Let’s face it – many of the concepts surrounding environmental responsibility can be quite complicated, even for those of us who have some scientific know how. All of that heavy material, combined with legitimate and not so legitimate public debate on the validity of sustainability initiatives can confuse just about anyone – especially children.
Common sense tells us that to raise an environmentally conscious child, we need to start early on in their development. But with such dense subject matter, where is a parent to begin? The answer is easier than you may think.
As with any skill or ideology parents look to instill in their children, environmental responsibility starts with a good example. Parents interested in raising green kids need to start with their own habits, and be sure that their children regularly catch them in the act of loving the earth.
For instance, if you compost, make collecting table scraps and other compostable kitchen materials part of an after meals routine. Get a kitchen composter, and be sure your children see you use it regularly. As your children grow, invite them to help and involve them in emptying the collection bin into a larger, outdoor compost bin. Be sure they understand how the raw materials break down into compost, and how it helps to improve soil and return necessary nutrients to the earth. If your children are young and you are just starting a compost regimen, think about using a worm bin – kids everywhere love the idea of feeding newspaper and banana peels to hungry worms.
Recycling is an activity almost hand-made for toddlers who are big on sorting and filling bins, so be sure to get them in the habit of helping. Set up a home recycling “center” with specified containers for aluminum, plastic, cardboard, paper and whatever else you may recycle. Once rinsed and ready, allow your toddler to place items in the proper bins – not only does the child learn to recycle, he or she learns to differentiate between like and unlike materials. Be sure to explain how recyclables are made into new products. Anytime you buy a product made of recycled material, be it cereal in a box made from recycled paperboard or rubber mulch for a under a swing set, share that information with your child, and be sure to reference how they are playing a role in “making” something new.
Energy and water conservation are also easy concepts for children to learn if they are part of how their parents and caregivers do things. Always turn off the water when you brush your teeth, and teach children to do the same. Even young children are able to help with the laundry – be sure they always see you wash full loads, and rarely, if ever, use the hot temperature setting.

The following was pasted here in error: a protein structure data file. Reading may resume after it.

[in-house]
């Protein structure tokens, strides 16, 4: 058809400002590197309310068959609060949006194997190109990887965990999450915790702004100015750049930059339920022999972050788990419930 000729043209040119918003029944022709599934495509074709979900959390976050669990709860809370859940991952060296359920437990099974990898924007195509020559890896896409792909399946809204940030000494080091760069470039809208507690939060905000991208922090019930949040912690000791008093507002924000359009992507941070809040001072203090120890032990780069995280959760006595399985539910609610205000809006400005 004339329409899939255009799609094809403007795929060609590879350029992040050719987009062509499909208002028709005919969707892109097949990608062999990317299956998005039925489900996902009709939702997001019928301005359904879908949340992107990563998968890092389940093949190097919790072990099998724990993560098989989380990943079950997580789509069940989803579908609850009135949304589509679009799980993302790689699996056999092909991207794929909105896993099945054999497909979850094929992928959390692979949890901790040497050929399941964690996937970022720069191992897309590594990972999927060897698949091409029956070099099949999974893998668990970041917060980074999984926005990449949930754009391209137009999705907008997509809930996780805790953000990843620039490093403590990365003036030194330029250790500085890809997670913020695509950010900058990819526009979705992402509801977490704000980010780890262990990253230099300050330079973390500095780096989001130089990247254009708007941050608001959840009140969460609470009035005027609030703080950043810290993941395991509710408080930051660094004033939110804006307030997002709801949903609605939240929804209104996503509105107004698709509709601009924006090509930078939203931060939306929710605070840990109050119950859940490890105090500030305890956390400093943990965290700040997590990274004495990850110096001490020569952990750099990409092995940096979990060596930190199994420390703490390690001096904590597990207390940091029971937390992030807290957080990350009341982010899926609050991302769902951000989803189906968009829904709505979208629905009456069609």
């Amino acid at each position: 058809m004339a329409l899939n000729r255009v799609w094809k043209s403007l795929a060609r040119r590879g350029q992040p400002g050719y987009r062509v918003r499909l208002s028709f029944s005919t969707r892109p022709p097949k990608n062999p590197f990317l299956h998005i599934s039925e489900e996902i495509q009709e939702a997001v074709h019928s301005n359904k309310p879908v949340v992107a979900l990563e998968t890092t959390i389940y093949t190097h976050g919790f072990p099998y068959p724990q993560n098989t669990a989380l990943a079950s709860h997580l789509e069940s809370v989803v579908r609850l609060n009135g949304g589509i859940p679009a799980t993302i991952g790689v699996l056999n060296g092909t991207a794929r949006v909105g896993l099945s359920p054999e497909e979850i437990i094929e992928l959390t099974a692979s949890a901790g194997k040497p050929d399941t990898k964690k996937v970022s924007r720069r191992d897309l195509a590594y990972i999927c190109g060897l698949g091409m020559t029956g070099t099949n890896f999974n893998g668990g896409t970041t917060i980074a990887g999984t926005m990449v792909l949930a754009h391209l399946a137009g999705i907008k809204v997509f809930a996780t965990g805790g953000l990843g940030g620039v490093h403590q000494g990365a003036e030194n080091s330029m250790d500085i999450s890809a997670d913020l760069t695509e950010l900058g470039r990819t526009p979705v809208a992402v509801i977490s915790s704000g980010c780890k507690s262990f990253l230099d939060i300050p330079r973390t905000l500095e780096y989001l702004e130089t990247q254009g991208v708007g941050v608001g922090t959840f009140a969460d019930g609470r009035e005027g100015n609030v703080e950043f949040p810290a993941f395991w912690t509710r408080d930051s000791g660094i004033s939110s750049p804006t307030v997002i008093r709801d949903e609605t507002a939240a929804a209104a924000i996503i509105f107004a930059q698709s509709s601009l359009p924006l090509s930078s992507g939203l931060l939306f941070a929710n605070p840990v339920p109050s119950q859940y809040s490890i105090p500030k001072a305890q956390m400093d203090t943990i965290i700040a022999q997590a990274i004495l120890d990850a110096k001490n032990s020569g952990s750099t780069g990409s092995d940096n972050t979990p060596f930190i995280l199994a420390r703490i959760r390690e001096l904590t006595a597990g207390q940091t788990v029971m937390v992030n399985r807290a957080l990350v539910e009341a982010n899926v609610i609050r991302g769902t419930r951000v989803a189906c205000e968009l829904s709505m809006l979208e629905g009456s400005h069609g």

Be sure children see you turn off lights and electronics when you leave a room. When they begin to show interest in turning the lights on and off (about 2, if not earlier), remind them to use electricity only when needed. Let them catch you adjusting thermostats and turning off electronics before bed, or when leaving the house. With older children who play video games or use computers for long periods of time, set limits and encourage them to engage in other activities. Better yet, hold back on introducing energy hogging toys and games when children are younger to curb their interest.
Instead of using brown and individual plastic bags, teach children to cut back on waste by using an insulated lunch box with reusable containers for sandwiches, snacks and drinks. Encourage them to use reusable drink bottles during activities and sports, instead of individually bottled beverages. Buy bulk sizes of snacks, condiments and drinks to reduce household waste and be sure children even at the youngest ages see you put litter and trash in the proper place no matter where you are.
By exposing your children to good environmental habits early on, you can provide the foundation for a lifetime of eco-responsibility and play a part in building a better and cleaner world.
Some great tools for teaching children environmentally responsible concepts:
The Lorax, Dr. Suess
Dora Saves the Mermaids, Nick Jr.
It’s A Big, Big World, PBS Kids Series
Everything Kids’ Environment Book, Sheri Amsel
Child’s Introduction to the Environment, Michael Driscoll, Dennis Driscoll and Meredith Hamilton
Planet Earth Gets Well, Madeline Kaplan
The Amazing Adventures of Annie Adair, A. Hartzell
The Tree Farmer, Chuck Laevell and Nicholas Cravotta
Happy Feet, Warner Home Video
Ferngully – The Last Rainforest, 20th Century Fox
Planet Earth – The Complete BBC Series, BBC